An Indian Singer Stirs Mubarak Nostalgia for Egyptians

The popular Abhijeet Bhattacharya bears a striking resemblance to the late president toppled following protests in 2011

An Indian Singer Stirs Mubarak Nostalgia for Egyptians
Hosni Mubarak, left, and Abhijeet Bhattacharya, right. (Mubarak image: Khaled Desouki/AFP via Getty Images; Bhattacharya image: Sujit Jaiswal/AFP via Getty Images)

In January, the Indian singer Abhijeet Bhattacharya was invited as a special guest on an episode of “Indian Idol,” the popular singing competition television series. Bhattacharya is one of the playback singers who lend their voices to actors in Indian movies. He has sung some of the most iconic songs of the ’90s and 2000s in Bollywood and is popularly known as superstar Shah Rukh Khan’s voice, having rendered it in over 30 songs. Those unaware of the tradition of playback singing, even in India, have often been confused because Bhattacharya’s voice perfectly fits Khan’s persona — it seems as if Khan himself is singing.

With film music a predominant component of pop music in India, playback singers in the country enjoy popularity similar to that of pop stars in the West. Hence, it is not unusual for playback singers to be invited to judge on music shows, which often also pay tribute to singers, composers and actors in the film industry. The appearance on “Indian Idol” was business as usual for Bhattacharya. Through videos of the episode on social media, Indian fans indulged in some nostalgia as the contestants sang some memorable songs of the veteran singer.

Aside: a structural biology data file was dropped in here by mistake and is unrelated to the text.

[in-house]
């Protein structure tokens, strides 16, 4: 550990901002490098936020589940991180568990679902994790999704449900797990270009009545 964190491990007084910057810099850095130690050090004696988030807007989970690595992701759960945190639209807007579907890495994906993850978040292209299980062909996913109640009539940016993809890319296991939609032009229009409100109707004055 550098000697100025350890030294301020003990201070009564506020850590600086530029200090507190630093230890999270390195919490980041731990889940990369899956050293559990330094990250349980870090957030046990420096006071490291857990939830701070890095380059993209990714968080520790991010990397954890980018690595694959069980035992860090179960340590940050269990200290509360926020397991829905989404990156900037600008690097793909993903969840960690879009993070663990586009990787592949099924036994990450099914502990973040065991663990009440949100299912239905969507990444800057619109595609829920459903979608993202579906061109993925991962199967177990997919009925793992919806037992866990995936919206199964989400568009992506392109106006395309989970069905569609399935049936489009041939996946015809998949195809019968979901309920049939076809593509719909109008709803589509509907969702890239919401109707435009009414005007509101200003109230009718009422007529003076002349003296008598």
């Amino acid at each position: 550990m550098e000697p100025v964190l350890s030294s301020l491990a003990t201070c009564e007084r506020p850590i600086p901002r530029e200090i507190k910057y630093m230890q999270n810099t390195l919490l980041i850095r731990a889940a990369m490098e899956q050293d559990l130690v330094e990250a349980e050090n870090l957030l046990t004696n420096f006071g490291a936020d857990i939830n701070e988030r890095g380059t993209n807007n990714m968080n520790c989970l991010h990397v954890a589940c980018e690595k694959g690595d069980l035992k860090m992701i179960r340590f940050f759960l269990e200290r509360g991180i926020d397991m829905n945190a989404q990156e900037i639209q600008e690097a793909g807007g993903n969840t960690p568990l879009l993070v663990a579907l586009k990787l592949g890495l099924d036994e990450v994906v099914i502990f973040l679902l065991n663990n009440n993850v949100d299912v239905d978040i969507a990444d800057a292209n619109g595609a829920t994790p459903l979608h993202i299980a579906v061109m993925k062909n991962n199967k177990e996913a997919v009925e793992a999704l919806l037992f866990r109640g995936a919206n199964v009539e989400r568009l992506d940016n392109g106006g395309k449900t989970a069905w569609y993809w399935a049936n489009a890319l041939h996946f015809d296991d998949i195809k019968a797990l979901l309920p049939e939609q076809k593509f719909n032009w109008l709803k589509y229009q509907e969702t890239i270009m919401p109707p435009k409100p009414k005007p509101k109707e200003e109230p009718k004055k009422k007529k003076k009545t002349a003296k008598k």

However, one of them went viral and propelled Bhattacharya to a different kind of stardom — and all the way to Egypt. For Indians, there was nothing extraordinary about it. Bhattacharya was giving feedback to a contestant, who had sung one of his popular songs from Khan’s iconic romantic-musical 1995 film “Dilwale Dulhania Le Jayenge” (“The Brave-Hearted Will Take the Bride”). However, what Egyptians saw was that the Indian singer bore a striking resemblance to the late Egyptian President Hosni Mubarak, making him a viral sensation in the country.

People have been flooding the comments section of his videos across social media platforms. “Hey ex President of Egypt, what are you doing there?” said one. “Please India bring back our president,” said another, “your people are waiting for you.” A third person asked, “Aren’t you going to visit Egypt soon?”

That Mubarak died four years ago hasn’t stopped the enthusiasm for the former president. Another joked that India had successfully cloned Mubarak. Some people also suggested that Bhattacharya has the same voice and style of walking. “My social media has been flooded with comments in the last three weeks,” Bhattacharya told New Lines in a phone call from Mumbai. “Initially, I thought I was being spammed. Even though I cannot understand Arabic, I am overwhelmed with the love and response from the entire Arab community.”

His two sons, who are fans of footballer Mohamed Salah, had discovered that the singer had gone viral in the country.

“My understanding is that people feel that after the former leader died, he came to India and took refuge in my body,” Bhattacharya said. “So they are apologizing to him and want him to return to help them solve the problems the country has been facing, such as rising inflation, and that they will listen to everything that he says.”

The singer has been getting invitations from travel companies to facilitate his trip to Egypt. “Someone even invited me to inaugurate their new restaurant,” he said.

Ever since Mubarak’s ouster in a 2011 uprising that ushered in other popular movements across the region in what became known as the Arab Spring, Egyptians have been ambivalent about his legacy. When the ailing president was put on trial a few months after he was removed from office, small groups of protesters gathered outside the courthouse with signs proclaiming: “We are sorry, Mr. President.”